Directed by Fred Thomas, “24-Hour Love” will open the North Carolina Black Film Festival on Thursday, March 14, at the Cameron Art Museum.
Film and fashion converge this weekend during the 12th Annual North Carolina Black Film Festival that begins Thursday, March 14, with a free opening reception at 6 p.m. at the Cameron Art Museum and film screening of “24-Hour Love” at 7 p.m. for $10. Presented by the Black Arts Alliance, the festival continues throughout the weekend at various venues, but closes with “Fashion and Film” show on Sunday at the Cameron Art Museum.
Charlon Turner, the vice president of the Black Arts Alliance and this year’s festival director, said last Thursday, March 7, that the fashion show is one of two new main events added to the schedule this year, as well as “Reggae Redemption,” in conjunction with the Caribbean Student Association at the University of North Carolina Wilmington.
While Turner said she always looks forward to opening night with live music and refreshments, the new fashion show is a strong addition to the event.
“Ashika Payne of SewFly Designs has made a fashion showcase inspired by classic black films like ‘Mahogany,’ ‘Harlem Nights,’ and the original ‘Sparkle,’” Turner said. “They’ll be more current and modern fashions, but they’ll be inspired by the fashions of those films.”
Payne said she is looking forward to being a part of the film festival, as well as the exposure for her work.
“The ultimate goal … is to show … pieces and possibly gather some business from it as well,” she said.
The rest of the weekend offers an all-day schedule of events, including a filmmakers’ brunch and discussion and filmmaker’s lounge open to the public for $10 on Saturday, and Turner said the free family cinema featured at noon is particularly important.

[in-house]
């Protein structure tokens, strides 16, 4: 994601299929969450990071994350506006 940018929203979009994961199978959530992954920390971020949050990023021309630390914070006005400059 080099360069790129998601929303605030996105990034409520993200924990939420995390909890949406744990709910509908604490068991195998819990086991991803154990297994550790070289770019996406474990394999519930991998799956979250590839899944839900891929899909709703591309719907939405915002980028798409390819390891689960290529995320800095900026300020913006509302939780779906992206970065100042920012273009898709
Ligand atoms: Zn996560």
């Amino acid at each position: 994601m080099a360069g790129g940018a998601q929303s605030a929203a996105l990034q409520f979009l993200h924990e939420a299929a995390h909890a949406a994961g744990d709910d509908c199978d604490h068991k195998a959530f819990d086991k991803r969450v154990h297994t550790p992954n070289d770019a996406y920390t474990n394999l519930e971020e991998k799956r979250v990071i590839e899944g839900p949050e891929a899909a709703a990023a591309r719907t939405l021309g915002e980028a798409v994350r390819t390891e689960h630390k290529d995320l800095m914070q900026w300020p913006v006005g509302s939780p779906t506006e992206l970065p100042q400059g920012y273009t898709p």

“Those are age-appropriate films that the whole family can enjoy,” she said. “And that’s free, so we encourage families to bring their kids, some afterschool programs and schools to encourage their students to participate.”
Saturday also features a series of shorts and documentaries like “Stand Down Soldier,” directed by Jeryl Prescott, which follows Sergeant Stacy Armstrong after she returns home from three deployments and her battle with post traumatic stress disorder (PTSD).
“It deals with PTSD, but from the female perspective,” Turner said. “Oftentimes we talk about it as it relates to men, but women are coming back and dealing with the same thing.”
Turner also mentioned documentaries like “Not Home,” about children who have physical and mental disabilities left in nursing homes with 80- and 90-year olds, offer rare and interesting cinema experiences.
“Independent film isn’t always mainstream, so you may not have another opportunity to see this work,” Turner said. “This is a chance to do something new, think outside the box, and expose your family to a new experience.”
Though screening tickets may be purchased separately, all-access festival passes are $25 for the weekend. For festival schedule, updates and ticket prices, visit the event’s Facebook page or go to www.blackartsalliance.org